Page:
1. Telegram From the Embassy in the Soviet Union to the Department of State1

17743. Subject: (C) Initial Moscow Views on the U.S. Election. Ref: Moscow 177192 (NOTAL).

1. (C—Entire text)

2. Summary: After initial surprise over the Reagan landslide victory, Soviet officials are venting their frustrations over Soviet relations with the Carter administration and intensely watching personalities in the new administration for clues to future behavior. They are saying that a workable relationship can be developed but they emphasize the importance of negotiating at least a modified version of SALT II. They hope for early contact with members of the Reagan foreign policy team as part of the process in deciding how to deal with it. Our refusenik and dissident contacts are unhappy over the election’s outcome, fearing the new administration will lessen the U.S. commitment to human rights. End summary.

3. After an early TASS report explaining the President’s defeat at the polls in terms of the state of the U.S. economy and U.S. foreign policy, the Soviet press has settled on the line that the primary cause was the President’s foreign policy and the decline of detente. This has the convenience of allowing Soviet propagandists to recycle all of their criticisms already made about the Carter administration as well as validating those criticisms for the Soviet public. We have not seen any [Page 2] public assessment of future relations with the Reagan administration other than bland comments to the effect that a person often speaks differently as President than as a candidate and that a country’s foreign policy depends on “objective conditions” not personalities.

4. The public criticism of President Carter’s foreign policy are the iceberg tip of much stronger private expressions of displeasure. Soviets who some weeks ago said they hoped Carter would win now feel free—in classic Soviet style—to express in full their frustrations over the past four years. Comments that the administration’s foreign policy was “erratic,” that “Carter betrayed us,” etc., have been repeatedly made to us and other foreigners in Moscow by Soviet officials.

5. At the same time, Soviets who deal with U.S. matters are intensely studying and probing for the implications of the election. While most concentrate on possible personalities in the future executive branch—who will Reagan choose as Secretary of State, Secretary of Defense, National Security Advisor3 and where will other foreign policy appointees fit in the republican ideological spectrum—others are beginning to ask quite sophisticated questions about the new Senate, committee changes in the House, and how the conservative American mood demonstrated by the election will affect relations with the Soviet Union, the U.S. posture abroad, and military expenditures.

6. For at least a partial answer, the Soviets will be looking intensely at the President-elect’s early appointments. The implications of those appointments as interpreted here may do much to set the initial Soviet approach to the new administration. The Soviets also hope to make contact soon with the new group. The importance of Governor Harriman’s trip to the Soviet Union four years ago as an emissary of then President-elect Carter has been pointed to.4 Some here are wondering if Mr. Reagan will use a similar device to establish early contact. In contrast to the generally optimistic “wait and see” approach, we have one report, from an American journalist, that Arbatov has said it may be necessary to give Mr. Reagan “some black eyes” to teach him realities.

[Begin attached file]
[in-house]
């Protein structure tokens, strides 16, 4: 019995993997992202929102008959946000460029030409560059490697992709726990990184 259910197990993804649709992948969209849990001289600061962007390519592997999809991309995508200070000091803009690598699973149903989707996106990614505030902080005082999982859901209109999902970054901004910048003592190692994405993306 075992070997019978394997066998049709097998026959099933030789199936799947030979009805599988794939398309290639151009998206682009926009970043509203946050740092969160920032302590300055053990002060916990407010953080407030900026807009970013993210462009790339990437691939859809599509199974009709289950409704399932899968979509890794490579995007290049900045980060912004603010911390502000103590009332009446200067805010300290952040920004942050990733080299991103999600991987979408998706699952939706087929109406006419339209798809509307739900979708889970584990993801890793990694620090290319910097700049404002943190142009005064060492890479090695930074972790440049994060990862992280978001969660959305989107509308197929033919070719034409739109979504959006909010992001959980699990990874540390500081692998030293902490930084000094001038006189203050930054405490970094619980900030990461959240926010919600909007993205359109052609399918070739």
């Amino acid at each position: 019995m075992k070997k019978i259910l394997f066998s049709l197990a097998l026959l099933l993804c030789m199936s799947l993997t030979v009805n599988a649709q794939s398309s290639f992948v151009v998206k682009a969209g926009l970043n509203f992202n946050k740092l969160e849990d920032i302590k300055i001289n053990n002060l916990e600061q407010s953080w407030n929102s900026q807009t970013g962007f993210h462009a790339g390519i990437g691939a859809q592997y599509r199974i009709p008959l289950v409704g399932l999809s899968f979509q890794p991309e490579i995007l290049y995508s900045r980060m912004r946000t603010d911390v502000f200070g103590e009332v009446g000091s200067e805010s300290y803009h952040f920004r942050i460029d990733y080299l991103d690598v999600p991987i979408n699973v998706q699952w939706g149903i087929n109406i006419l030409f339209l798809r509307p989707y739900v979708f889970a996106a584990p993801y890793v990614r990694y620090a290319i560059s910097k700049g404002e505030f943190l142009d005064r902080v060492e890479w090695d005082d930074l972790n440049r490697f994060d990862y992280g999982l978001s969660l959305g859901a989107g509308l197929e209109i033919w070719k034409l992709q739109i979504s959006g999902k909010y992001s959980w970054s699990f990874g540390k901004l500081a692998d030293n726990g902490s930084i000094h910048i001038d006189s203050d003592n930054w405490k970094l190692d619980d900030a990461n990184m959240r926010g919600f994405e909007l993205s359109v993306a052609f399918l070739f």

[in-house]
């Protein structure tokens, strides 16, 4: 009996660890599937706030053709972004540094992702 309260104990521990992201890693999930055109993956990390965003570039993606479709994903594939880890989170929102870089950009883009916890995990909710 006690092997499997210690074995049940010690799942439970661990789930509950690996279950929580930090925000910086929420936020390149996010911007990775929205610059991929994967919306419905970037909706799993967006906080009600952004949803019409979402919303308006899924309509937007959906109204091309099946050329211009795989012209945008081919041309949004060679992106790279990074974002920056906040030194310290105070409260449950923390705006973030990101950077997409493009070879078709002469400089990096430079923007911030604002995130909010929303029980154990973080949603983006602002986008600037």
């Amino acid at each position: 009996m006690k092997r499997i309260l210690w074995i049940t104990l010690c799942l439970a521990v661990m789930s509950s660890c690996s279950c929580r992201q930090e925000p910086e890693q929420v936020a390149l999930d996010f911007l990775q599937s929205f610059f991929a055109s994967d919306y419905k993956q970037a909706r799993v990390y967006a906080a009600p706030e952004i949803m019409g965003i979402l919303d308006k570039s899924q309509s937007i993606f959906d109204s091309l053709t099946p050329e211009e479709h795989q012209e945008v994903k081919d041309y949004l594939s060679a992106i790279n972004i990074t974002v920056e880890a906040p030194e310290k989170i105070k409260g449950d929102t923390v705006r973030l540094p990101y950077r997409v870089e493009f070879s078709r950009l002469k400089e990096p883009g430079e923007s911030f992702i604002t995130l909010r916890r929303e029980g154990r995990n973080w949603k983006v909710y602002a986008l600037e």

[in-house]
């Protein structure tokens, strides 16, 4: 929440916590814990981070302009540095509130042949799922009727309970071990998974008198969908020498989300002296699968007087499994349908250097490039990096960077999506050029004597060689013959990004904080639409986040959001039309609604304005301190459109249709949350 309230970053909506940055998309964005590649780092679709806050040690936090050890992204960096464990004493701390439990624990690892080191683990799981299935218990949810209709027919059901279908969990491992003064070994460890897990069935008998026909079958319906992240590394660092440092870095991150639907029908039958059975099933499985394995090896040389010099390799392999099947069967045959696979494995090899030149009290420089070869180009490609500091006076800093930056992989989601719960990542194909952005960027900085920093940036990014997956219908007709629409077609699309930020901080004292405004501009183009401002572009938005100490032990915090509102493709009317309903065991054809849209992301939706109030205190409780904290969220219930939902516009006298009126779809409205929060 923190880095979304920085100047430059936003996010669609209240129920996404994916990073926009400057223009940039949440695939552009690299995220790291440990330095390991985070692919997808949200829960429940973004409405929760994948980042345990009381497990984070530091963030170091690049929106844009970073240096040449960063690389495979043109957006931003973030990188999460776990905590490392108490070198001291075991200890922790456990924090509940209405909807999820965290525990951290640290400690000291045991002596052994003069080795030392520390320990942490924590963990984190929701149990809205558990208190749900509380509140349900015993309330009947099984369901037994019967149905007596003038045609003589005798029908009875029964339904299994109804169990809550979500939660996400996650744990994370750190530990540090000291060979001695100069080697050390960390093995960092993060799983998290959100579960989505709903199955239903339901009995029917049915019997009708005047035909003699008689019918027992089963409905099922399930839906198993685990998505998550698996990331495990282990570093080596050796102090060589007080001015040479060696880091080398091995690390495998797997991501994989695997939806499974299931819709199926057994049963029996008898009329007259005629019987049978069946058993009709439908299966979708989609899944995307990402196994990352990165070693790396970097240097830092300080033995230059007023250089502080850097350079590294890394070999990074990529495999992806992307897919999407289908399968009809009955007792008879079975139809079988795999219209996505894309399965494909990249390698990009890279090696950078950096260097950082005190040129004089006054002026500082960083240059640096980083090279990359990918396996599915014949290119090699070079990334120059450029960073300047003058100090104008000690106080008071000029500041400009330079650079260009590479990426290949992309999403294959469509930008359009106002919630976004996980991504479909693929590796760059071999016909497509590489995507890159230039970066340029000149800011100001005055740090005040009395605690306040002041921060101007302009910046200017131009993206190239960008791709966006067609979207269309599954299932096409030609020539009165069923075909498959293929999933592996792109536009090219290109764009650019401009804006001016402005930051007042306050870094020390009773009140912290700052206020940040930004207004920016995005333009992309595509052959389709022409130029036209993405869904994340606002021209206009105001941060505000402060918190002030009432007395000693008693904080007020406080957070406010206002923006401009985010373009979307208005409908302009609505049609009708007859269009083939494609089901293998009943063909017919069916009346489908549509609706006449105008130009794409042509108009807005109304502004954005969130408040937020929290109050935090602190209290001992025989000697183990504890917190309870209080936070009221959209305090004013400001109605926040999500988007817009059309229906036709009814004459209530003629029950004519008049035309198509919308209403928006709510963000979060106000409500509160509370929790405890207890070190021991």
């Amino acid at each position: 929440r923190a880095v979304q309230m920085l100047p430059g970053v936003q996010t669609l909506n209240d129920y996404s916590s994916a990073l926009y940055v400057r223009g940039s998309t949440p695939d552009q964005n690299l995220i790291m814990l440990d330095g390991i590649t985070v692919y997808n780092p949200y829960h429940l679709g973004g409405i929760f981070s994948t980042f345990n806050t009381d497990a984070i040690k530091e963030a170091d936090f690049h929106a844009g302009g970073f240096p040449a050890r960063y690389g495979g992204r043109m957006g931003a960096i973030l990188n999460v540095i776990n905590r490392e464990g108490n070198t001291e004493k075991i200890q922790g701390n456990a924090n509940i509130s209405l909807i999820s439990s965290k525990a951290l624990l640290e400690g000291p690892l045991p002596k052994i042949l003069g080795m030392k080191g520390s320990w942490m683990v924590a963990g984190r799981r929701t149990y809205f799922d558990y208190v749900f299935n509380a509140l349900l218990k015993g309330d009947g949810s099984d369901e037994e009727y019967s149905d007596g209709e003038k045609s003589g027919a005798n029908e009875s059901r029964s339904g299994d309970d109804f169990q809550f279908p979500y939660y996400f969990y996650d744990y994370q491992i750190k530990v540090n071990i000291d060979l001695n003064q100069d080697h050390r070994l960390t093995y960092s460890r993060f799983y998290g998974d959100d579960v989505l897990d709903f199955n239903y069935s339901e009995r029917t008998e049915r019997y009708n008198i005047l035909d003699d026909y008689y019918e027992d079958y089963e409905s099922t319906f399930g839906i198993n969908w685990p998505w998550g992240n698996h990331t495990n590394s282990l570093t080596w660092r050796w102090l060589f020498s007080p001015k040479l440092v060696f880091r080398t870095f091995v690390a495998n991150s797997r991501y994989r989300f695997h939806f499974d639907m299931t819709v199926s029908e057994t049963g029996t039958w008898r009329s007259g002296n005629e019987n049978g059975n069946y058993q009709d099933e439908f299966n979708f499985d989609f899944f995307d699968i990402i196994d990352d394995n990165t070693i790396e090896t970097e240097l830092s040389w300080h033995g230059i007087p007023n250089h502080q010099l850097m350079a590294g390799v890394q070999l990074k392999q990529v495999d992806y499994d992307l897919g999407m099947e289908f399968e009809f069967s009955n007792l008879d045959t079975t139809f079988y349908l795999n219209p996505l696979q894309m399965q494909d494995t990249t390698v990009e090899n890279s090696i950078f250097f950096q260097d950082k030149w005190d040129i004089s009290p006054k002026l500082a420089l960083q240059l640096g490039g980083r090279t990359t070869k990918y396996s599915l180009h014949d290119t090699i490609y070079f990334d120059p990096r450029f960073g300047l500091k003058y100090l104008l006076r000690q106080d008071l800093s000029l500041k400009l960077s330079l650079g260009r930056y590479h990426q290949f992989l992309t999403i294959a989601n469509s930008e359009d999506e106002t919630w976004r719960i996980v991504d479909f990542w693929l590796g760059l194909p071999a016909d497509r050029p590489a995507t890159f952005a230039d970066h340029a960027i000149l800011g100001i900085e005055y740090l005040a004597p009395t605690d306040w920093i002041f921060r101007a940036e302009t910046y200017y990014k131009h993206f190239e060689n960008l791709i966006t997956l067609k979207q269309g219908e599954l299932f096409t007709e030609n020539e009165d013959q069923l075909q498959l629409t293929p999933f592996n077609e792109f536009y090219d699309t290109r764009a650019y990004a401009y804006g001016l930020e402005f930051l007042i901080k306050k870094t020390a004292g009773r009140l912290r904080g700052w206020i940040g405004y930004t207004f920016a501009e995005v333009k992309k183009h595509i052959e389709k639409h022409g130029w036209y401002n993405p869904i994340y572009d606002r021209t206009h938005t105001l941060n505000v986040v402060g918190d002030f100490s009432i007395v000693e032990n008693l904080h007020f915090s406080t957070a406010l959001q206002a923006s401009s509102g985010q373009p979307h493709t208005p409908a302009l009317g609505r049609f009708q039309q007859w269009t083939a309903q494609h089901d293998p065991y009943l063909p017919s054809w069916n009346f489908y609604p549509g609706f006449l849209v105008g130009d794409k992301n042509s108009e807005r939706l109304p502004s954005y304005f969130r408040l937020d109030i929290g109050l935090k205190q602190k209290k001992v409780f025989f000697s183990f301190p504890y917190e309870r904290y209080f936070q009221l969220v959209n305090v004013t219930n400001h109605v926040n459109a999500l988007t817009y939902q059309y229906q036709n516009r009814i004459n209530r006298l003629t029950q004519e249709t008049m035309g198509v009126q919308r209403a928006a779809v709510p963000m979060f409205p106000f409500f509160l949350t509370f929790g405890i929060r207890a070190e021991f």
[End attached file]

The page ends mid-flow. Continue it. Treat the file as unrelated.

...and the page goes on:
7. The Soviets we or our friends have talked with have expressed most interest in the new administration’s approach to arms control. Some are already thinking outloud about modifications in SALT II that could meet Mr. Reagan’s oft-stated intention to renegotiate SALT II. They naturally emphasize that new talks would require concessions on both sides, but they repeat their standard formula that they are [Page 3] willing to meet the new administration half-way and respond to any initiatives. We have heard nothing thus far about possible implications for the Afghanistan issue and U.S. sanctions.

8. Two groups which seem unhappy with the outcome of the election are the refuseniks and dissidents. Those we have talked with retain a great deal of good feeling toward President Carter because of his strong stand on human rights. They are concerned that Mr. Reagan will not pursue with equal tenacity that policy which they feel has benefited them.

9. The interest of the man on the street in Moscow about the U.S. election continues to be intense. The ICA display in front of the Embassy on the President and Vice-President-elect continues to draw impressive crowds.

  1. Source: Department of State, Central Foreign Policy File, D800532–1105. Confidential; Immediate. Sent for information to Leningrad, Beijing, Belgrade, Berlin, Bonn, Bucharest, Budapest, London, Munich, New Delhi, Paris, Prague, Sofia, Tokyo, Warsaw, and the U.S. Mission to NATO.
  2. In telegram 17719 from Moscow, November 6, the Embassy reported on Soviet media reaction to the U.S. Presidential election as reported by TASS, Pravda, Sovetskaya Rossiya, Moskovskaya Pravda, and on Soviet radio and television. (Department of State, Central Foreign Policy File, D800531–0499)
  3. On December 11, Reagan nominated Caspar Weinberger to be Secretary of Defense; on December 16, he nominated Alexander Haig to be Secretary of State; and, on December 23, he appointed Richard Allen as Assistant to the President for National Security Affairs.
  4. Reference is to Averell Harriman’s September 1976 trip to Moscow on behalf of Carter to meet Brezhnev.